Developing flow assurance strategies for long-distance tiebacks

April 1, 2011
The tieback of new fields to existing facilities can be used to develop marginal offshore fields, which are often too small to be developed economically on their own. The use of subsea technologies and innovative field architectures as development solutions is fast becoming a reality.
Selecting the right solution entails thorough concept screening and case-specific conceptual studies 

M-K. Decrin
E. Sibaud
S. Anres

Saipem SA

L. Rivière
Total SA

The tieback of new fields to existing facilities can be used to develop marginal offshore fields, which are often too small to be developed economically on their own. The use of subsea technologies and innovative field architectures as development solutions is fast becoming a reality. However, long subsea tiebacks come with inherent challenges. The most demanding are the flow assurance issues arising from the different operating regimes, but these may be combined with more viscous fluids and/or reservoirs at low pressure or low temperature.

The goal here is to examine the drawbacks, limitations, and advantages of various field architectures that may be considered for long satellite tieback lengths in deep waters. In this process, it is necessary to cover the different production phases, from routine production to restart, focusing on a flow assurance perspective. The first part addresses production considerations such as turndown, preservation, and restarts for each candidate architecture under normal operation and raises such questions as: what is the impact of tieback length on operating modes? How can new flow assurance strategies increase the operating envelope? The second part examines the impact of these operating modes on the host facilities, addressing such issues as how to deal with greater volumes of oil and which architectures consume less energy.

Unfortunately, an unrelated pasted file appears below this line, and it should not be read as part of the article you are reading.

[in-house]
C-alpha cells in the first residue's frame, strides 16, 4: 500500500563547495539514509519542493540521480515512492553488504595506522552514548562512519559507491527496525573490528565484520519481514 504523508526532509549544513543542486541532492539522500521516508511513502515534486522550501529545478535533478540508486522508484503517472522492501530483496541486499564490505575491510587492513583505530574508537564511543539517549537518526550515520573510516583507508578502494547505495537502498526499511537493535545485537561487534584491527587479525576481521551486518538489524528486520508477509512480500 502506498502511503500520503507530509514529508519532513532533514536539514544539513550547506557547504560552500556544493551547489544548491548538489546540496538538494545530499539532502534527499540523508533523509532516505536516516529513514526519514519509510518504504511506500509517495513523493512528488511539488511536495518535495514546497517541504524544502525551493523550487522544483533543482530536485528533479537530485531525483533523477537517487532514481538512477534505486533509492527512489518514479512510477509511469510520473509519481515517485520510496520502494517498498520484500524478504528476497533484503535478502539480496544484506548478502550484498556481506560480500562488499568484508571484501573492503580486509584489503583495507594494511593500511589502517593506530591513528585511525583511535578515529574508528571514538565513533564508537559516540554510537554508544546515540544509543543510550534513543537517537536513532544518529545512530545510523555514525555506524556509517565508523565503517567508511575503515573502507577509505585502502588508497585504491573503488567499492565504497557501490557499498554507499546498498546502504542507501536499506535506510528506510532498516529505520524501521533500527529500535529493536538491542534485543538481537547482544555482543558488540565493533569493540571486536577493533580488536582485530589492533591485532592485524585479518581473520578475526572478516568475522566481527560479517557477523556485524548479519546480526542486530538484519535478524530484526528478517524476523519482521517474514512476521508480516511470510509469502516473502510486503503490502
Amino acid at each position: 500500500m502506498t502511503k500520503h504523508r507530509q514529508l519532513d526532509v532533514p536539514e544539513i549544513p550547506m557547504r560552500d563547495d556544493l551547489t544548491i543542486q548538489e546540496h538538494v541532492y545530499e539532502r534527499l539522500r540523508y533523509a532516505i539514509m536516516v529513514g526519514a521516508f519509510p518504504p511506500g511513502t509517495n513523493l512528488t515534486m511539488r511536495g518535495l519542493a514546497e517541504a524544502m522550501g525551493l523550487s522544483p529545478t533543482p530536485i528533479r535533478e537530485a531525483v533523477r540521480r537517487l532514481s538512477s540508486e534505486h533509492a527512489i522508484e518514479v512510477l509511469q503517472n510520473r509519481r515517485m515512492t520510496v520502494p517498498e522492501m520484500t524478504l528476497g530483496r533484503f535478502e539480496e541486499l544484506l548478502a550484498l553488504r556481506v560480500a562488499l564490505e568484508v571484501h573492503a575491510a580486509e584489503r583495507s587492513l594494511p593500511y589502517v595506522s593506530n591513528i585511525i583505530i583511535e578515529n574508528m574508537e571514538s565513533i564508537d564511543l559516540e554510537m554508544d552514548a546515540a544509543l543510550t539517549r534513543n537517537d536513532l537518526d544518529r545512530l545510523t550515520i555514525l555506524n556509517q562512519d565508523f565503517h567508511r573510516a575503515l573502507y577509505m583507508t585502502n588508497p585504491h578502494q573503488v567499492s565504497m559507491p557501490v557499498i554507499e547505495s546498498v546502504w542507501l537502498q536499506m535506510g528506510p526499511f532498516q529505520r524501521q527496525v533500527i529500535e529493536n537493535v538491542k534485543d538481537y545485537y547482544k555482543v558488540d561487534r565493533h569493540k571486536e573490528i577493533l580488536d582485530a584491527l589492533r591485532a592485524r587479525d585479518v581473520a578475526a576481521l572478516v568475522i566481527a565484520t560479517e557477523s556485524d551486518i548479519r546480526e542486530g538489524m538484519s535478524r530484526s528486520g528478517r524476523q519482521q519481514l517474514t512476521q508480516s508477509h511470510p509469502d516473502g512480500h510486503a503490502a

Future prospects

In West Africa and the Gulf of Mexico, numerous fields are to be developed over the next four or five years in water depths ranging from 1,000 to 2000 m (~3,200 to 6,500 ft) and more. The change though is that these latest prospects raise new technical challenges. The reserves are often too small to justify a stand-alone development. Therefore the reservoirs will have to either tie-back to existing facilities or be grouped to create new hubs. The main issue becomes how to transport moderate flowrates of multiphase fluid over long distances. The most notable challenge deals with the flow assurance considerations associated with shutdown management or restart operations.

A vertical separator vessel is employed for flow assurance on the Pazflor project.

In addition, the oil characteristics may not help matters when either the reservoir embedment is low, with low temperatures and low pressures at the wellhead, or the fluid viscosity is high, especially if the fluid is prone to emulsion. In some cases, the production fluids have a wax content that makes wax a more critical criterion than hydrates.

Finally, these new discoveries may be located far from shore in deeper and deeper waters.